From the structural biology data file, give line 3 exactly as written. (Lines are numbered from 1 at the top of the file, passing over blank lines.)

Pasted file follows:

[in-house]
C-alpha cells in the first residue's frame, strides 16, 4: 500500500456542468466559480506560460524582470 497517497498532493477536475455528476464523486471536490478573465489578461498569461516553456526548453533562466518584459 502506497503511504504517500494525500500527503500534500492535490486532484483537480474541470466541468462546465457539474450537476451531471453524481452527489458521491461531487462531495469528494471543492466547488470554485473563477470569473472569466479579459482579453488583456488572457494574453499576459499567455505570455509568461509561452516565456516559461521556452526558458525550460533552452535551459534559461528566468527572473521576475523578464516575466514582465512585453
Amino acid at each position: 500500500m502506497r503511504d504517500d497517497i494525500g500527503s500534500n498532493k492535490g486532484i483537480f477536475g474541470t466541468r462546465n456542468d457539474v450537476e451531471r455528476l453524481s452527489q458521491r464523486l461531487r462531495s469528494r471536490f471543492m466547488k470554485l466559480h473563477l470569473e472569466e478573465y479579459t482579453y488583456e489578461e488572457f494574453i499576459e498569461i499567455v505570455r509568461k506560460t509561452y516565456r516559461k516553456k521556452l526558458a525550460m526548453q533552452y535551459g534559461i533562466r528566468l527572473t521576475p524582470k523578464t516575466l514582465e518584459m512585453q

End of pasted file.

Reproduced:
Amino acid at each position: 500500500m502506497r503511504d504517500d497517497i494525500g500527503s500534500n498532493k492535490g486532484i483537480f477536475g474541470t466541468r462546465n456542468d457539474v450537476e451531471r455528476l453524481s452527489q458521491r464523486l461531487r462531495s469528494r471536490f471543492m466547488k470554485l466559480h473563477l470569473e472569466e478573465y479579459t482579453y488583456e489578461e488572457f494574453i499576459e498569461i499567455v505570455r509568461k506560460t509561452y516565456r516559461k516553456k521556452l526558458a525550460m526548453q533552452y535551459g534559461i533562466r528566468l527572473t521576475p524582470k523578464t516575466l514582465e518584459m512585453q